Technology is our future. This is not, for many, a statement of hope but of fact. They write and talk as if the future of education is digital and offer no room for doubt or ambiguity.
This may well be the case. There certainly seems little that can be done to avoid such a future. It is the manner of that future that needs to be contested. I will make no bold statements about technology. I’m equally wowed and worried about what a future beholden to technology might mean. Doubly so when I consider the obvious place of the past mistakes and practices in that future.
As a young teacher I didn’t really do health-related fitness (HRF) or health-related exercise (HRE). I’m sure my PGCE course covered it but I don’t remember. I’m sure there was plenty of help about, but I never went to find it. I dodged it. Doggedly. Perhaps that was because I had a strong dislike for the type of cardiovascular work I needed to do for my sport. I loved the glory but hated the slog. Maybe because I remember, with such distaste, the bile rising as I completed the latest of my teacher’s or rugby coach’s fitness sessions. Did I really want to put my pupils through that?
Call it laziness or trepidation or something else – I’ll leave that to you – but I never understood the need for fitness testing in school. I still don’t but this time that comes from a position of understanding. The thought, therefore, that fitness testing would be mandated seems inherently wrong. The thought that teacher performance could be measured by the percentage body fat your class lost in a school year when compared to other schools, districts or states seems at loggerheads to both the research and my own experiences. Surely not and yet I sometime wonder what planet I live on. And then I think “how is it even remotely possible to know what goes on around the world?” Perhaps, not, but the idea of using big data to make kids ‘be healthy’ [whatever mixed bag of confusion that terms holds in our world] seems ridiculous and yet complete feasible and inevitable in the same breath. And yet why am I actually surprised? We have many tens of thousands of teachers around the world who are required to work under edicts and mandates that go against some/much/everything [delete as appropriate] that they believe. We have many tens of thousands of teachers who are required to work in antiquated timetabling structures that lead kids, birthday after birthday, on the steady conveyor belt to exams, university and the workplace without considering what they need as individuals. We have many tens of thousands of teachers using broken pedagogies that don’t achieve what they desire and yet which they lack the time to change and update.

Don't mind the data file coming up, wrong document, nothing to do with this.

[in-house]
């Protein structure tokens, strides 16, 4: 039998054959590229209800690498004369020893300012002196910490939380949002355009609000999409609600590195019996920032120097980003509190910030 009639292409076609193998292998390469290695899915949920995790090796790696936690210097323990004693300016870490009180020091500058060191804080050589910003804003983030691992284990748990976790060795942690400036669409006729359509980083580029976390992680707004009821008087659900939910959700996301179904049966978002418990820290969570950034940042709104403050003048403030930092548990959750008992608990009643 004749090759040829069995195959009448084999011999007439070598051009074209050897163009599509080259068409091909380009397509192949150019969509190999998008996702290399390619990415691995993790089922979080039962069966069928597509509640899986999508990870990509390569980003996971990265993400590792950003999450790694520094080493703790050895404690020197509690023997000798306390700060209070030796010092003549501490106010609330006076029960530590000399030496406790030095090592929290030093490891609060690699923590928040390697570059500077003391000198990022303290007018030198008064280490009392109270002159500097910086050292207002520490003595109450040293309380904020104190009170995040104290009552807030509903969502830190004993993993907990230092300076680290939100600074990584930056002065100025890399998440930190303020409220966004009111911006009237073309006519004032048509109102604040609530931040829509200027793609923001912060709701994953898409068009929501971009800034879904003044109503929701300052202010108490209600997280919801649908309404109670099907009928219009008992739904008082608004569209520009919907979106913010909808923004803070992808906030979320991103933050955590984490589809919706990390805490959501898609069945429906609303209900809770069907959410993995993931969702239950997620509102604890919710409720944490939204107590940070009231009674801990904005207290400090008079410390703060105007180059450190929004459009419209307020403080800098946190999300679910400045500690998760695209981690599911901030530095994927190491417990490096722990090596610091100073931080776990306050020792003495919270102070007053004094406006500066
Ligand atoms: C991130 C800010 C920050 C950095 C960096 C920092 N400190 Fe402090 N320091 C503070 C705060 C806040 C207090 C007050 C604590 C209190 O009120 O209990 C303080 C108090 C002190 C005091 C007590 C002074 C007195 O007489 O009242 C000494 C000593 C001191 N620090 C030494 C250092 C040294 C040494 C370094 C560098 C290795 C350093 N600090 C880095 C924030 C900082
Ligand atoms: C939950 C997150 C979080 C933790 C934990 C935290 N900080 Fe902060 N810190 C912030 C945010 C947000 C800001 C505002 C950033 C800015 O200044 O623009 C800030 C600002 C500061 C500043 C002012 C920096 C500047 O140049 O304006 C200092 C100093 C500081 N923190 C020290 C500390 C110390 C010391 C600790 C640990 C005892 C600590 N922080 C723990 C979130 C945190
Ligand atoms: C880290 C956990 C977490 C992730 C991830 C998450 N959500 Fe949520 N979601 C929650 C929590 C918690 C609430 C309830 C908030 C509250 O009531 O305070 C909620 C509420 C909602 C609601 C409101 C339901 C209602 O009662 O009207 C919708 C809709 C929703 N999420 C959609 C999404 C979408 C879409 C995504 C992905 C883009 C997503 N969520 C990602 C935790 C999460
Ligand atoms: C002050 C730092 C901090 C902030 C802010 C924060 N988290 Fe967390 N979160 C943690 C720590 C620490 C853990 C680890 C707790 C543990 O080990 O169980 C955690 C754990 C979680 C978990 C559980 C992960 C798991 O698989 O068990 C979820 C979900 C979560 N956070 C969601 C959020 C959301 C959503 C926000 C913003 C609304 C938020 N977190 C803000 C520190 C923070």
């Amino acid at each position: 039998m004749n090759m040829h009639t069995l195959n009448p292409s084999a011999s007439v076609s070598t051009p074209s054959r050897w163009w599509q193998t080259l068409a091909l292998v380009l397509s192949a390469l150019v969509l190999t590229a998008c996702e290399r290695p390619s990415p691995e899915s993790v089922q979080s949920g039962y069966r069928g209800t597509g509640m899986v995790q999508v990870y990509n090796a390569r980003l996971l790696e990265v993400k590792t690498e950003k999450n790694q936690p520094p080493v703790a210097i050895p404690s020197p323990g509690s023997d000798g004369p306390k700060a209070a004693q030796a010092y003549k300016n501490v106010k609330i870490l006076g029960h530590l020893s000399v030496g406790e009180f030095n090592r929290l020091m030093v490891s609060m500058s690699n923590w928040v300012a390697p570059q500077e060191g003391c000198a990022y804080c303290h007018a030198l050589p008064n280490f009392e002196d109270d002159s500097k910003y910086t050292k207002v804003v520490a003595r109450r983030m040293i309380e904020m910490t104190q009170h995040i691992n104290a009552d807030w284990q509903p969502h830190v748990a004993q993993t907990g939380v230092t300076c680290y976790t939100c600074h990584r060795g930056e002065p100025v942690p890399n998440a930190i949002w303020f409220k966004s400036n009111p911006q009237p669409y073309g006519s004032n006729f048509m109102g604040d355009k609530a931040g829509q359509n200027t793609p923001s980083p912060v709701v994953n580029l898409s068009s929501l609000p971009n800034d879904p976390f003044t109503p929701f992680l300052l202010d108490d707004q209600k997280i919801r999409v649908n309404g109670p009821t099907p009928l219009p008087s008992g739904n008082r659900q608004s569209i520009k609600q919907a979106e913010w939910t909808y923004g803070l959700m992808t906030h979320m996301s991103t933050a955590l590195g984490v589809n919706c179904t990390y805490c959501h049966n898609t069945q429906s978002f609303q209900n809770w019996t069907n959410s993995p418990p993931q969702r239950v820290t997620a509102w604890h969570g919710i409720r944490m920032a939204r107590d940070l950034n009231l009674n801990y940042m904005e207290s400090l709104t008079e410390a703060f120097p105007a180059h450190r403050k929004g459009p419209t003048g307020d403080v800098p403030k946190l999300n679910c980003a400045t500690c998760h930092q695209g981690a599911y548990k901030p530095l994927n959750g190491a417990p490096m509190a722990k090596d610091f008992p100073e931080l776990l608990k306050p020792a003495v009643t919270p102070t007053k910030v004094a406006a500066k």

Somehow, perhaps because I don’t occupy a health space in my research, Fitnessgram® has passed me by. Perhaps it has you too, but it seems to be the antithesis of the child-centred progressive pedagogies that we are working for. This is teacher proofing the curriculum in a way that bypasses the person and focus only on the statistics of the body. This is the quantified self-personified and yet it is endorsed by so many. The child, or the body of the child, becomes a unit of analysis and is something to be bettered and improved through education/physical education. I stand with Pluim and Gard on this, this is something that beggars’ belief and against which we should rally. Education is not about destination but journey and it should always remain so.
Pluim and Gard introduce us to Fitnessgram® as a means to “explore the actual and potential impact of ‘big data’ on physical education.” They position it as “the most widely utilised fitness software system, employed by tens of thousands of physical education teachers in schools both in the United States and worldwide.” The Cooper Institute, who designed and manage Fitnessgram® report that it was used, each year, to assess 10 million young people across 20,000 schools.